In the United States of America, teachers of science in primary schools have often simplified the meaning of the term "hypothesis" by describing a hypothesis as "an educated guess". Overemphasizing this aspect fails to convey the explanatory or predictive quality of scientific hypotheses. To define a hypothesis as "an educated guess" resembles describing a tricycle as a "vehicle with three". The definition omits the concept's most important and characteristic feature: the purpose of hypotheses. People generate hypotheses as early attempts to explain patterns observed in nature or to predict the outcomes of experiments. For example, in science, one could correctly call the following statement a hypothesis: identical twins can have different personalities because the environment influences personality. In contrast, although one might have informed one's self about the qualifications of various political candidates, making an educated guess about the outcome of an election would not qualify as a scientific hypothesis: the guess lacks an underpinning generic explanation.

Evaluating hypotheses

The hypothetico-deductive method (also known as the method of "conjectures and refutations", cf Karl Popper) demands falsifiable hypotheses, framed in such a manner that the scientific community can prove them false (usually by observation). Strictly speaking, a hypothesis cannot be "confirmed", because there is always the possibility that a future experiment will show that it is false. Hence, failing to falsify a hypothesis does not prove that hypothesis: it remains provisional. However, a hypothesis that has been rigorously tested and not falsified can form a reasonable basis for action, i.e., we can act as if it is true, until such time as it is falsified.
For example: someone who enters a new country and observes only white sheep might form the hypothesis that all sheep in that country are white. It can be considered a hypothesis, as it is falsifiable. Anyone could falsify the hypothesis by observing several black sheep. Provided that the experimental uncertainties remain small (for example, provided that one can fairly reliably distinguish the observed black sheep from (say) a goat), and provided that the experimenter has correctly interpreted the statement of the hypothesis (for example, does the meaning of "sheep" include rams?), finding a black sheep falsifies the "white sheep only" hypothesis. However, one cannot consider failure to find black sheep as proof that no black sheep exist.

Scientific hypothesis

People refer to a trial solution to a problem as a hypothesis — often called an "educated guess" — because it provides a suggested solution based on the evidence. Experimenters may test and reject several hypotheses before solving the problem.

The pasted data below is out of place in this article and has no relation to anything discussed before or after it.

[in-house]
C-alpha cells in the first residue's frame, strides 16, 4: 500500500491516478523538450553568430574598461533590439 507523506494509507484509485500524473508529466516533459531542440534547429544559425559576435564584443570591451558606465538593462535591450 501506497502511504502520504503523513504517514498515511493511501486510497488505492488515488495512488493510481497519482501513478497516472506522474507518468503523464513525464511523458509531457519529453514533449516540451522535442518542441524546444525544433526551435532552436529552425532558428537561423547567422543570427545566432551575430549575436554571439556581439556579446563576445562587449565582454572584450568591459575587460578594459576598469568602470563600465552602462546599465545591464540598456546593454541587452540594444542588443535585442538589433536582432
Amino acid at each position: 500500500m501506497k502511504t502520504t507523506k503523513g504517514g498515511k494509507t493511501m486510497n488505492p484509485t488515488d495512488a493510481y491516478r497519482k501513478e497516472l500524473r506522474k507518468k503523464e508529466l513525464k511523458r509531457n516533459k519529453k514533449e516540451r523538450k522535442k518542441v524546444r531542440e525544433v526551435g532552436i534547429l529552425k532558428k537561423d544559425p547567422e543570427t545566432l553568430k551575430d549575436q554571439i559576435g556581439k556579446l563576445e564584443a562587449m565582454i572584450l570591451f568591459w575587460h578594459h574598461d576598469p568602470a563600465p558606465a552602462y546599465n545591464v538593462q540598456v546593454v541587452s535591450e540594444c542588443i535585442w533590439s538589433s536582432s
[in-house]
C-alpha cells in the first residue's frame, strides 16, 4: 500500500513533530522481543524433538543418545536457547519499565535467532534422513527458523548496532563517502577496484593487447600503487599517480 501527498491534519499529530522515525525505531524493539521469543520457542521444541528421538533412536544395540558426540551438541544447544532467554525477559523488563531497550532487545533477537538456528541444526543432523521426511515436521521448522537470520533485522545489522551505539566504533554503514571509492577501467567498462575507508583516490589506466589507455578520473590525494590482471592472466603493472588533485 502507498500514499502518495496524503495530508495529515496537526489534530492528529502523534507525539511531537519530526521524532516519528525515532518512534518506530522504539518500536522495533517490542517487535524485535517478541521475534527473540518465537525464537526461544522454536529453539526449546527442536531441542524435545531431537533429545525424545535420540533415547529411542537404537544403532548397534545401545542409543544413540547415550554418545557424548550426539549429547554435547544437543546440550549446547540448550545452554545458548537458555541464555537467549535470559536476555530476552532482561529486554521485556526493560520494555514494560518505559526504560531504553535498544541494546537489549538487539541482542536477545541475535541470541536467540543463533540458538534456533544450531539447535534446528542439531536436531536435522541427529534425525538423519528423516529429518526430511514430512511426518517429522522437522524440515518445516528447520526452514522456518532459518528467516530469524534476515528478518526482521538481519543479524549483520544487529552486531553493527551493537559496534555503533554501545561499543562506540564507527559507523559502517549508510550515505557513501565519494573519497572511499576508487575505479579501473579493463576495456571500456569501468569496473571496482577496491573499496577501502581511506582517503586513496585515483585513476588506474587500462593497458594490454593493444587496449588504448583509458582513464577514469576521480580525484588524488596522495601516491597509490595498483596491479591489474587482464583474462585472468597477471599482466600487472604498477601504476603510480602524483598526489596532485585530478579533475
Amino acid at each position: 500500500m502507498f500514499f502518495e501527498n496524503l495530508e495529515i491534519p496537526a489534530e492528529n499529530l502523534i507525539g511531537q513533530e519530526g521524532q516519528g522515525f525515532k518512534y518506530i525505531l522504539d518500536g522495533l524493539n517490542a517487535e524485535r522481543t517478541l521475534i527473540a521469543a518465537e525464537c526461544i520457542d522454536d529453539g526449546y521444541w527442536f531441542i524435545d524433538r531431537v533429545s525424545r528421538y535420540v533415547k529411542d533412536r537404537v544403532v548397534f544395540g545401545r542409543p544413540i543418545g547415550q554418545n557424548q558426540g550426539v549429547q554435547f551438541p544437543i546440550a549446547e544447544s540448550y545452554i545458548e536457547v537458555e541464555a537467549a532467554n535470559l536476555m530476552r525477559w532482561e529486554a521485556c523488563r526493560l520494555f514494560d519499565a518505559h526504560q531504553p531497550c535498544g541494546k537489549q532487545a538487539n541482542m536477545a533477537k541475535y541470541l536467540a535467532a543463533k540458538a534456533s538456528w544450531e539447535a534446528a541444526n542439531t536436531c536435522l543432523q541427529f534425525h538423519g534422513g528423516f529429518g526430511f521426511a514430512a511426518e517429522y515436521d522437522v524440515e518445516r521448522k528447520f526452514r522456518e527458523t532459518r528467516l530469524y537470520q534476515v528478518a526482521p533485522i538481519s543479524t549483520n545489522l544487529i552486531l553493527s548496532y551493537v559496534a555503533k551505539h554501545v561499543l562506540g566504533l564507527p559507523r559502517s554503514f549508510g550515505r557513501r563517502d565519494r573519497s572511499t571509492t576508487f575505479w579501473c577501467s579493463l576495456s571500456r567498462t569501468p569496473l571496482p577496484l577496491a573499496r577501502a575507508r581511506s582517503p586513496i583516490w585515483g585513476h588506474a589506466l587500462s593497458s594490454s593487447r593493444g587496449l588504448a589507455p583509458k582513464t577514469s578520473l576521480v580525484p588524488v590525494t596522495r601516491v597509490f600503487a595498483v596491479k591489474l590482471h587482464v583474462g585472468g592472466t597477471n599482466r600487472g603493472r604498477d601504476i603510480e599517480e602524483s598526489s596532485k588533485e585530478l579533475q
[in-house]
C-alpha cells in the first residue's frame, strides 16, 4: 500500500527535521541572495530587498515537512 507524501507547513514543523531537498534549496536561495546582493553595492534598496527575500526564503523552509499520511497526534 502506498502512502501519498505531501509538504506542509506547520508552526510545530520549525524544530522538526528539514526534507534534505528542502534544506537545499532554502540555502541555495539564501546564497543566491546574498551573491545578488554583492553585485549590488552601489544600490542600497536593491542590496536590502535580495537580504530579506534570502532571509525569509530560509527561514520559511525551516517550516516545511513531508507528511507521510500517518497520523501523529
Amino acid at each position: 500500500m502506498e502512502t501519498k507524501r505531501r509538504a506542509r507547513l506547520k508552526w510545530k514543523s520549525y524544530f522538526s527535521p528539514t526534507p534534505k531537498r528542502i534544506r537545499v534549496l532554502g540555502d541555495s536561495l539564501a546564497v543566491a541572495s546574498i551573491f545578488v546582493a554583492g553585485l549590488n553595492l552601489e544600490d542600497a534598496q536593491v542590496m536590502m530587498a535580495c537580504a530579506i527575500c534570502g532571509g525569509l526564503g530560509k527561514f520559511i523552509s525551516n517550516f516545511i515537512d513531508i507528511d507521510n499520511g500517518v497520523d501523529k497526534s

According to Schick and Vaughn, researchers weighing up alternative hypotheses may take into consideration:
  • Testability (compare falsifiability as discussed above)
  • Simplicity (as in the application of "Occam's Razor", discouraging the postulation of excessive numbers of entities)
  • Scope - the apparent application of the hypothesis to multiple cases of phenomena
  • Fruitfulness - the prospect that a hypothesis may explain further phenomena in the future
  • Conservatism - the degree of "fit" with existing recognized knowledge-systems


External links

hypothesis in Arabic: فرضية
hypothesis in Bosnian: Hipoteza
hypothesis in Bulgarian: Хипотеза
hypothesis in Catalan: Hipòtesi
hypothesis in Czech: Hypotéza
hypothesis in Corsican: Ipotesi
hypothesis in Danish: Hypotese
hypothesis in German: Hypothese
hypothesis in Estonian: Hüpotees
hypothesis in Spanish: Hipótesis (método científico)
hypothesis in Esperanto: Hipotezo
hypothesis in Persian: فرضیه
hypothesis in French: Hypothèse
hypothesis in Friulian: Ipotesi
hypothesis in Galician: Hipótese
hypothesis in Korean: 가설
hypothesis in Croatian: Hipoteza
hypothesis in Indonesian: Hipotesis
hypothesis in Interlingua (International Auxiliary Language Association): Hypothese
hypothesis in Icelandic: Tilgáta
hypothesis in Italian: Ipotesi
hypothesis in Hebrew: השערה (מדע)
hypothesis in Kazakh: Гипотеза
hypothesis in Lithuanian: Hipotezė
hypothesis in Macedonian: Хипотеза
hypothesis in Malay (macrolanguage): Hipotesis
hypothesis in Dutch: Hypothese
hypothesis in Japanese: 仮説
hypothesis in Neapolitan: Ipotesi
hypothesis in Norwegian: Hypotese
hypothesis in Polish: Hipoteza
hypothesis in Portuguese: Hipótese
hypothesis in Romanian: Ipoteză
hypothesis in Russian: Гипотеза
hypothesis in Simple English: Hypothesis
hypothesis in Slovak: Hypotéza
hypothesis in Slovenian: Hipoteza
hypothesis in Serbian: Хипотеза
hypothesis in Serbo-Croatian: Hipoteza
hypothesis in Finnish: Hypoteesi
hypothesis in Swedish: Hypotes
hypothesis in Tamil: கருதுகோள்
hypothesis in Thai: สมมุติฐาน
hypothesis in Ukrainian: Гіпотеза (наука)
hypothesis in Venetian: Ipotexi
hypothesis in Chinese: 假说

Synonyms, Antonyms and Related Words

a priori principle, affirmation, apriorism, assertion, assumed position, assumption, axiom, basis, categorical proposition, conjecture, data, first principles, foundation, ground, guesswork, hypothesis ad hoc, inference, lemma, major premise, minor premise, philosopheme, philosophical proposition, position, postulate, postulation, postulatum, premise, premiss, presumption, presupposal, presupposition, proposition, propositional function, set of postulates, speculation, statement, sumption, supposal, supposing, supposition, surmise, theorem, theory, thesis, truth table, truth-function, truth-value, working hypothesis